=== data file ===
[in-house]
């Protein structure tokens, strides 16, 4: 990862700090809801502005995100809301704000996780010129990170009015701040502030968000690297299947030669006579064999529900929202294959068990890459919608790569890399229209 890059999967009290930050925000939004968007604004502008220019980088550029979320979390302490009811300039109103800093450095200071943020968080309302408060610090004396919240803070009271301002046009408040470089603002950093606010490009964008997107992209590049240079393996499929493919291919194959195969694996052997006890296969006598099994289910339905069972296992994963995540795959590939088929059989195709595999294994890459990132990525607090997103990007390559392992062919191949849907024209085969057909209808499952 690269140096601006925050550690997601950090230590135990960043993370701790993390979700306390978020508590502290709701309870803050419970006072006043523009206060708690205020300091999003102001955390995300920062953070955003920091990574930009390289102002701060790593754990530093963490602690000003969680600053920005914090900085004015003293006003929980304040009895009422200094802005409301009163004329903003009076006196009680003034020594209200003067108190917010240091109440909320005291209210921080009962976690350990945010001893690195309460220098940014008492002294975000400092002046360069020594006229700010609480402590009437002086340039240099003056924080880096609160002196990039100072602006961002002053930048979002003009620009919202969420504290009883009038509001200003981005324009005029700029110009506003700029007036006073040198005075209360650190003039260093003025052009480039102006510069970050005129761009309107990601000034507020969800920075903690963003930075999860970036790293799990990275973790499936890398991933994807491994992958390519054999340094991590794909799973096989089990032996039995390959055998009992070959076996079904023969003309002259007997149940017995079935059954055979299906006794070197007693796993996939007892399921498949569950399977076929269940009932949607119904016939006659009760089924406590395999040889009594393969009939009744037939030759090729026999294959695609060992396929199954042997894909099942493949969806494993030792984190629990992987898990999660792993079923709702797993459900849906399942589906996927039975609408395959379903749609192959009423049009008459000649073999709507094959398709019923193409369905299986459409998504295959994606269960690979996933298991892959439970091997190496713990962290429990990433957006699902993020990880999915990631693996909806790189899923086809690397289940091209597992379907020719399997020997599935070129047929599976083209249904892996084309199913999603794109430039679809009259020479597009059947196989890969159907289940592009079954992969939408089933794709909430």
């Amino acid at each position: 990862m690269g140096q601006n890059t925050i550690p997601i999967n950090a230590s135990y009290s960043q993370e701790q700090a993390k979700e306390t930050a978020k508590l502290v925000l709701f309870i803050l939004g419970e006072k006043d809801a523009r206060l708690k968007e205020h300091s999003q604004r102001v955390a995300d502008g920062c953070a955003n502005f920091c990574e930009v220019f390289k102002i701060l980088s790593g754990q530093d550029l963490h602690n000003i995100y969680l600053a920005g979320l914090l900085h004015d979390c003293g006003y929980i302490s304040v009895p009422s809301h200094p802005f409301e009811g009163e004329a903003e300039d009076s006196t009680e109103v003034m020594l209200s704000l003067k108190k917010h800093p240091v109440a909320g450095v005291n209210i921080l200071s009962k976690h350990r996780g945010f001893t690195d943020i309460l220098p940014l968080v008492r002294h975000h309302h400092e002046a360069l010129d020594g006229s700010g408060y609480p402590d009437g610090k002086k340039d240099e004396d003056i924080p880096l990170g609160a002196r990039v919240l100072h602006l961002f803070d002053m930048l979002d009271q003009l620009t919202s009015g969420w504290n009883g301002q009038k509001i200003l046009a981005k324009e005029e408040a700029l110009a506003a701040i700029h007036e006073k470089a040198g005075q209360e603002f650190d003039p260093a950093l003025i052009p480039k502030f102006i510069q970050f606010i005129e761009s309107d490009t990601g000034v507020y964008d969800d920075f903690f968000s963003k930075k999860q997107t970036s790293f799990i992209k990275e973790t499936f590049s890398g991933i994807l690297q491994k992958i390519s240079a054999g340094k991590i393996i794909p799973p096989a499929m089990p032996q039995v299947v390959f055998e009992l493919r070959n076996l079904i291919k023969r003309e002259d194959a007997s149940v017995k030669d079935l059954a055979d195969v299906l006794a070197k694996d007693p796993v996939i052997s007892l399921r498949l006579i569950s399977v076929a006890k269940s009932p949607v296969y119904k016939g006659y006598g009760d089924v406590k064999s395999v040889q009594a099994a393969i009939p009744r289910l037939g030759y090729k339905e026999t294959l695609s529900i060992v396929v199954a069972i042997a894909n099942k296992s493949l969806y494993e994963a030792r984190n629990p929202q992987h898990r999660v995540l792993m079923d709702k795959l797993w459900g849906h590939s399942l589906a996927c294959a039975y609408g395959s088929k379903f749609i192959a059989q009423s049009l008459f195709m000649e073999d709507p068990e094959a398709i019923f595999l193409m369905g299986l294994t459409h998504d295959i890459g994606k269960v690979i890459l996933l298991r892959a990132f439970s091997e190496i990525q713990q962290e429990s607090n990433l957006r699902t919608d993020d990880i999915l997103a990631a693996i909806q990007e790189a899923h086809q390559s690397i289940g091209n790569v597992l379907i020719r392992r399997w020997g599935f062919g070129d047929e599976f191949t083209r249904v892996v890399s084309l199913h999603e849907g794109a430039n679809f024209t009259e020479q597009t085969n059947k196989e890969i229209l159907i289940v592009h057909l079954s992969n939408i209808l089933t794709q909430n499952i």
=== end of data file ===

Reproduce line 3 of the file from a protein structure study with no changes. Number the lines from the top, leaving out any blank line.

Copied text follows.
């Amino acid at each position: 990862m690269g140096q601006n890059t925050i550690p997601i999967n950090a230590s135990y009290s960043q993370e701790q700090a993390k979700e306390t930050a978020k508590l502290v925000l709701f309870i803050l939004g419970e006072k006043d809801a523009r206060l708690k968007e205020h300091s999003q604004r102001v955390a995300d502008g920062c953070a955003n502005f920091c990574e930009v220019f390289k102002i701060l980088s790593g754990q530093d550029l963490h602690n000003i995100y969680l600053a920005g979320l914090l900085h004015d979390c003293g006003y929980i302490s304040v009895p009422s809301h200094p802005f409301e009811g009163e004329a903003e300039d009076s006196t009680e109103v003034m020594l209200s704000l003067k108190k917010h800093p240091v109440a909320g450095v005291n209210i921080l200071s009962k976690h350990r996780g945010f001893t690195d943020i309460l220098p940014l968080v008492r002294h975000h309302h400092e002046a360069l010129d020594g006229s700010g408060y609480p402590d009437g610090k002086k340039d240099e004396d003056i924080p880096l990170g609160a002196r990039v919240l100072h602006l961002f803070d002053m930048l979002d009271q003009l620009t919202s009015g969420w504290n009883g301002q009038k509001i200003l046009a981005k324009e005029e408040a700029l110009a506003a701040i700029h007036e006073k470089a040198g005075q209360e603002f650190d003039p260093a950093l003025i052009p480039k502030f102006i510069q970050f606010i005129e761009s309107d490009t990601g000034v507020y964008d969800d920075f903690f968000s963003k930075k999860q997107t970036s790293f799990i992209k990275e973790t499936f590049s890398g991933i994807l690297q491994k992958i390519s240079a054999g340094k991590i393996i794909p799973p096989a499929m089990p032996q039995v299947v390959f055998e009992l493919r070959n076996l079904i291919k023969r003309e002259d194959a007997s149940v017995k030669d079935l059954a055979d195969v299906l006794a070197k694996d007693p796993v996939i052997s007892l399921r498949l006579i569950s399977v076929a006890k269940s009932p949607v296969y119904k016939g006659y006598g009760d089924v406590k064999s395999v040889q009594a099994a393969i009939p009744r289910l037939g030759y090729k339905e026999t294959l695609s529900i060992v396929v199954a069972i042997a894909n099942k296992s493949l969806y494993e994963a030792r984190n629990p929202q992987h898990r999660v995540l792993m079923d709702k795959l797993w459900g849906h590939s399942l589906a996927c294959a039975y609408g395959s088929k379903f749609i192959a059989q009423s049009l008459f195709m000649e073999d709507p068990e094959a398709i019923f595999l193409m369905g299986l294994t459409h998504d295959i890459g994606k269960v690979i890459l996933l298991r892959a990132f439970s091997e190496i990525q713990q962290e429990s607090n990433l957006r699902t919608d993020d990880i999915l997103a990631a693996i909806q990007e790189a899923h086809q390559s690397i289940g091209n790569v597992l379907i020719r392992r399997w020997g599935f062919g070129d047929e599976f191949t083209r249904v892996v890399s084309l199913h999603e849907g794109a430039n679809f024209t009259e020479q597009t085969n059947k196989e890969i229209l159907i289940v592009h057909l079954s992969n939408i209808l089933t794709q909430n499952i």